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Fort on Chicken
We used to be in thrall to the French when it comes to high-end chicken. Poulet de Bresse and Poulet de Landes, those were the birds, which traditionally have set the tone for the serious chef. These are blacked legged beasties, long-legged with narrow breasts, closer to the jungle chicken from which all chooks are descended.
But in the last few years we have seen the rise of serious homegrown chicken producers. There are the Goosnargh chickens of Reg Johnson in Lancashire, Laverstoke Park in Hampshire, Madgett’s just outside Chepstow and the more universally available Label Rouge. These pioneers have taken the more traditional, muscular-thighed, bountiful-breasted British bird, and bred fully flavoured fowls through careful husbandry, meticulous feeding, natural growth, maturity at slaughter, careful hanging and dry plucking.
There are of course, an infinite variety of chickens, most of which are now raised for showing, but once we prized for the flavour such as Sussex or Rhode Island Red or for their egg laying capacity, such as Orpington and Leghorn, but it takes a dedicated gastro-sleuth to track birds of precise provenance down.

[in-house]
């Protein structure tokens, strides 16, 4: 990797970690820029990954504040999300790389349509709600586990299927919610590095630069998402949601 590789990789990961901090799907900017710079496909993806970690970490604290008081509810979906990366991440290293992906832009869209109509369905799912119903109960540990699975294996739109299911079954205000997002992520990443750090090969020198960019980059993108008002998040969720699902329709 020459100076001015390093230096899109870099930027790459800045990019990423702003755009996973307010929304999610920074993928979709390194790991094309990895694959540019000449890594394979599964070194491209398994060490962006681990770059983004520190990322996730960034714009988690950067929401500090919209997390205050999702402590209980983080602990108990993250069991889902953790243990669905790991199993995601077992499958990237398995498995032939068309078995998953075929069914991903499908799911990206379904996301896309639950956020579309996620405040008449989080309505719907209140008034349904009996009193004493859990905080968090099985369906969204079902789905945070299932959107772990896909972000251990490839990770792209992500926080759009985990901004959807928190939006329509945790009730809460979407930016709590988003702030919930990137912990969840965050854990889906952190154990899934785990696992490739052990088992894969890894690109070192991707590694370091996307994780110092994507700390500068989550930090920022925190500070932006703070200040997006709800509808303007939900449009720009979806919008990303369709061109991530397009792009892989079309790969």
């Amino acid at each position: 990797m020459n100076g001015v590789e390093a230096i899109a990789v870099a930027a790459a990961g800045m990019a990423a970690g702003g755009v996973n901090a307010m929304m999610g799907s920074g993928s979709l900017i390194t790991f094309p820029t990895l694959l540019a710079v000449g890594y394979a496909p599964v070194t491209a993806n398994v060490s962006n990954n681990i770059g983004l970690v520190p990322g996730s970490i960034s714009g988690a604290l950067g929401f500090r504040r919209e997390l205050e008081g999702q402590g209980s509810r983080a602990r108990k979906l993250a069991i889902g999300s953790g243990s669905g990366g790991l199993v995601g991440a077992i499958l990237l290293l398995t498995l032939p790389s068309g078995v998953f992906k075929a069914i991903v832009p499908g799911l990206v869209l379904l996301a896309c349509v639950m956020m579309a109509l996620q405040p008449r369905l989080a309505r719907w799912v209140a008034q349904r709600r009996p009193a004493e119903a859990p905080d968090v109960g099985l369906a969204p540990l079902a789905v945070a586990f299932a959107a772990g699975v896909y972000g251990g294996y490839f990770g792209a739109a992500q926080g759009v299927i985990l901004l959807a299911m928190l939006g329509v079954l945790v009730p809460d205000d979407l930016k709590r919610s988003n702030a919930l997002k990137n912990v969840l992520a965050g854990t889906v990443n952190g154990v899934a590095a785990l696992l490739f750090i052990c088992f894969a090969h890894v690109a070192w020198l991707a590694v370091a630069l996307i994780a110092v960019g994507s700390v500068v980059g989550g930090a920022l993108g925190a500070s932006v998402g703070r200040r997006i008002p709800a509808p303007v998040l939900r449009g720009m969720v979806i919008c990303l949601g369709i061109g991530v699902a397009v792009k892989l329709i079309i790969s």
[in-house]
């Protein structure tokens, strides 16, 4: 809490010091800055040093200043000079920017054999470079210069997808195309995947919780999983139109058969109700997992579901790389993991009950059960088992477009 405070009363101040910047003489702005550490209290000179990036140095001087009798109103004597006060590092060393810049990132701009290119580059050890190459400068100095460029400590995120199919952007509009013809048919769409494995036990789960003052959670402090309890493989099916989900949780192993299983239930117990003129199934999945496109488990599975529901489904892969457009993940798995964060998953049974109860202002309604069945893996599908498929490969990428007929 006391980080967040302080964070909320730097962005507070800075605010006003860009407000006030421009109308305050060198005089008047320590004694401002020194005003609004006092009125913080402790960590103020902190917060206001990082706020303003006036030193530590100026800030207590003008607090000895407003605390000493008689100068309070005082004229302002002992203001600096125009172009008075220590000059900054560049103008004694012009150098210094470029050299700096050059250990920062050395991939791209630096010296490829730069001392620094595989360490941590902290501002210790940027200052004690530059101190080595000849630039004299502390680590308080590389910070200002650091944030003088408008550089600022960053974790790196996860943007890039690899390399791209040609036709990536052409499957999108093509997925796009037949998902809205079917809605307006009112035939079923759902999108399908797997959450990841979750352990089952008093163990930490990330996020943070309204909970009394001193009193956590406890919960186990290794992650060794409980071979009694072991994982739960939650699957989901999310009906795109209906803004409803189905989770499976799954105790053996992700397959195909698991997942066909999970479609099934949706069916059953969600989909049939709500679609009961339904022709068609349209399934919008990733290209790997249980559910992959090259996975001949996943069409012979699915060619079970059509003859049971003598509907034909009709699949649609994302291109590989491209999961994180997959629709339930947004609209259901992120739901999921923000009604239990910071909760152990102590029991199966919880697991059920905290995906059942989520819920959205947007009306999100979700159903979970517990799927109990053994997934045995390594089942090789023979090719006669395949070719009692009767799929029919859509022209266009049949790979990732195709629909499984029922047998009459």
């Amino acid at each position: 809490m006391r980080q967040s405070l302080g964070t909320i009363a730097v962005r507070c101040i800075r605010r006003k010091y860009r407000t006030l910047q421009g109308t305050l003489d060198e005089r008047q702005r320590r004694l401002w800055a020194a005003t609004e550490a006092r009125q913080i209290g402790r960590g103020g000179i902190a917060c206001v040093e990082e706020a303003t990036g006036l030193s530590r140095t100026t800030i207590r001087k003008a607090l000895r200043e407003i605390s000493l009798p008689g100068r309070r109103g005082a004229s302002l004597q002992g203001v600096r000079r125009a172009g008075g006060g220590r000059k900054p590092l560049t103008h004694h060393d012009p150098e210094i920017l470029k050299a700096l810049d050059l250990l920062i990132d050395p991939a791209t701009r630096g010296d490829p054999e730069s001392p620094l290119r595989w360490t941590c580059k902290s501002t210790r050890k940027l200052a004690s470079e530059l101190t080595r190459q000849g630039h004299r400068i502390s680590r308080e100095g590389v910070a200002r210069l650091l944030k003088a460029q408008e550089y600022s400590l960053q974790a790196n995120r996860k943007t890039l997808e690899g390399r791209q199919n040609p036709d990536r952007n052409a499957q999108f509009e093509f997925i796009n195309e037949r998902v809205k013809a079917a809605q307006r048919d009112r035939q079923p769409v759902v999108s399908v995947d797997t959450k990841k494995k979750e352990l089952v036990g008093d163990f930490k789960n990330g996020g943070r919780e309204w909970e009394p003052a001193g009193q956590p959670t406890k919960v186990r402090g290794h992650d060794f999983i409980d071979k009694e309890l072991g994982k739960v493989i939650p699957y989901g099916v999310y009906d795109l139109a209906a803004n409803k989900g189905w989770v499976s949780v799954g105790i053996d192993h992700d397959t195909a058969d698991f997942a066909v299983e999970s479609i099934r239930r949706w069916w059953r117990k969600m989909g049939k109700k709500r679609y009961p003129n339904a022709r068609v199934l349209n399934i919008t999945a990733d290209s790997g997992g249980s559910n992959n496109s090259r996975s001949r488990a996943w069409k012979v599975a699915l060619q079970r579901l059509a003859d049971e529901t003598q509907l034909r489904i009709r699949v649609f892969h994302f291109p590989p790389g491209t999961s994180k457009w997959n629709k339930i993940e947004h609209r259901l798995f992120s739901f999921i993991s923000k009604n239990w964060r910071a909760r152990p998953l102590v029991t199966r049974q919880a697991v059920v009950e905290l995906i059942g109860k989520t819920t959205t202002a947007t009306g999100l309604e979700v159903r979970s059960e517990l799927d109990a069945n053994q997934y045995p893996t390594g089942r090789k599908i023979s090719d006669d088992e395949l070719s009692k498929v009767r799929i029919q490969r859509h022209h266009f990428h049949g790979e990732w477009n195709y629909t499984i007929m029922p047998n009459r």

Article written by Matthew Fort
What Chicken Goes With
Chicken is one of the more versatile meats and perhaps this explains its unrelenting popularity. Traditionally, the bird is roasted and served with a variety of vegetables and roast potatoes. Chris Horridge's roast chicken recipe, however, is slightly more forward-thinking, serving succulent roast chicken with a potato purée and pine nuts, while Geoffrey Smeddle's recipe calls for roast chicken to be served with a cider sauce.
The mild flavour of chicken is often well supported by stronger, piquant flavours, which may explain while chicken tikka is now a staple dish. Simon Hulstone plays on this combination to create a glorious curried chicken Kiev.
Chicken is wonderful in salads, as demonstrated by Tom Aikens' classic Coronation chicken salad, with pasta or rice. Still not sure what to do with chicken? Use your imagination, with this bird you can't go far wrong.